Designing has always been about futurism. Take the iPhone, for instance. Apple’s design seemed straight out of a science fiction novel. In making the iPhone, they had clearly thought beyond a product and ventured into the future of interaction. This was design fiction at its finest.
The concept – which is also called speculative design – uses narrative elements from fictional scenarios to demonstrate the benefits of a prototype. The iPhone could have been made in the early 2000s, except no one could envision a context for a touchscreen phone at that time.
Envisioning Possible Futures
Steven Spielberg’s Minority Report is a perfect example here. The technology to make the famous gesture interfaces used by Tom Cruise was already around. Yet it took the movie’s narrative to give the technology a relatable frame in which it could be used.
Companies have been investing in organised design fiction for years. Philips, for example, had unveiled a Microbial Home prototype in 2011 where the all appliances ran on human and food waste. The concept was part of Philips’ ‘far future’ division called Design Probes. Google has a similar moonshot factory named X, which came up with flying cars and modular phones.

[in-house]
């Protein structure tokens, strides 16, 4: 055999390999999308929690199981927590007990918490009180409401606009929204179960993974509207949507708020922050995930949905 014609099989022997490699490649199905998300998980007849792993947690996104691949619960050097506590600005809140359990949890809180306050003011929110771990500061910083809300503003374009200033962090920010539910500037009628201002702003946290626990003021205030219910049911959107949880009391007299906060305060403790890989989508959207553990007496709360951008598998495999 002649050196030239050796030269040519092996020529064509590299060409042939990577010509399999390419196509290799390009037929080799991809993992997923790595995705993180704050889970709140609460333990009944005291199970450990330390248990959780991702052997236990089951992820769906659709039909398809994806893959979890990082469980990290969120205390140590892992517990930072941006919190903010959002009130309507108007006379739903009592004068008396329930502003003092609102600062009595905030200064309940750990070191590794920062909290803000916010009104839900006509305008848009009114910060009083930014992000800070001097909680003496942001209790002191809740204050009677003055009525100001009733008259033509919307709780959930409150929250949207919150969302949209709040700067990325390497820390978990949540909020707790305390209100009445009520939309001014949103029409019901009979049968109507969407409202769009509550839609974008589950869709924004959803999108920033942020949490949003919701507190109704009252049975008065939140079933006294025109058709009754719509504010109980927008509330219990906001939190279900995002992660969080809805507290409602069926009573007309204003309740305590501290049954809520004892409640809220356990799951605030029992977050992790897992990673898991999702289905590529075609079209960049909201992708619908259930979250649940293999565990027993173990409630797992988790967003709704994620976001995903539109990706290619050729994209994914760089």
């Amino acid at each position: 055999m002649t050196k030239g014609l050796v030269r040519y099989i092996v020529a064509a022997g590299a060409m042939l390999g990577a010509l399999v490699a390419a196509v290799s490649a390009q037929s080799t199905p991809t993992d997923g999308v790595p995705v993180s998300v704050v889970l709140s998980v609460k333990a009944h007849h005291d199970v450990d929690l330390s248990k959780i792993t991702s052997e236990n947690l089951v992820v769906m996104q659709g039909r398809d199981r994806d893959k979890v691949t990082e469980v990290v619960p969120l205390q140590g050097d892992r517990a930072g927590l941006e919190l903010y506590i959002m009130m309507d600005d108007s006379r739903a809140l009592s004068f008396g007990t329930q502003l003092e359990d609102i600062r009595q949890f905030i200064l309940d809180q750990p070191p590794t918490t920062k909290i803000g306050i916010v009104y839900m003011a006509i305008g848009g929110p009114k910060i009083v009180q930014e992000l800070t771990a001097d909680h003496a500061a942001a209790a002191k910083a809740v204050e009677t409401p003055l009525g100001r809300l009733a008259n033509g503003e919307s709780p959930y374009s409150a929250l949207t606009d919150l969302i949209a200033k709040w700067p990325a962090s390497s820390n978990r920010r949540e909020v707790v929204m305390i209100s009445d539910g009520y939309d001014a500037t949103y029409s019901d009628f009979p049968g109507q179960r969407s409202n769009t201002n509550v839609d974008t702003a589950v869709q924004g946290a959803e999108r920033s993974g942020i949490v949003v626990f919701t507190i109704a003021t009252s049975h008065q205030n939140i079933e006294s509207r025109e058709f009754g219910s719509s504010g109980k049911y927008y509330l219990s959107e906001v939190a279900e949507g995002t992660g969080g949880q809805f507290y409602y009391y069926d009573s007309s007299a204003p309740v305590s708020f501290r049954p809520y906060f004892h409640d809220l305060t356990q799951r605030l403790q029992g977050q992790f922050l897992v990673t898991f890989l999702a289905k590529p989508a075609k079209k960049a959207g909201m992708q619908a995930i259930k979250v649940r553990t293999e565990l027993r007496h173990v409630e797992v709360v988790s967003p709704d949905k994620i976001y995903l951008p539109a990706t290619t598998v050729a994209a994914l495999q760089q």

Products developed with this philosophy aren’t necessarily intended to reach the real world. In 2016, a video called The Selfish Ledger leaked from within Google. It imagined a future where every bit of data is collected, and Google guides the behaviour of individuals to solve large-scale problems such as poverty.
The video is eerie, mostly because Google’s products are already presuming to make choices on our behalf. It was produced by X’s design head Nick Foster and was meant to be a warning to product teams at Google. This is where design fiction is perhaps most useful. In the rapid transformation that technology brings about, the video forces us to consider tech in a human context.
In 2015, Lancaster University in the UK ran a pilot programme around ageing ‘in place’ (alone at home) and the loneliness associated with it. They created a narrative around a self-administered euthanasia device which helped start the assisted death debate in the UK.
The framework of design fiction allows the creator and the audience to pose vital “what if” questions that imagine use cases with far-reaching implications. Using fiction to construct designs also brings cultural and social details to the forefront, something which an engineering-only approach lacks.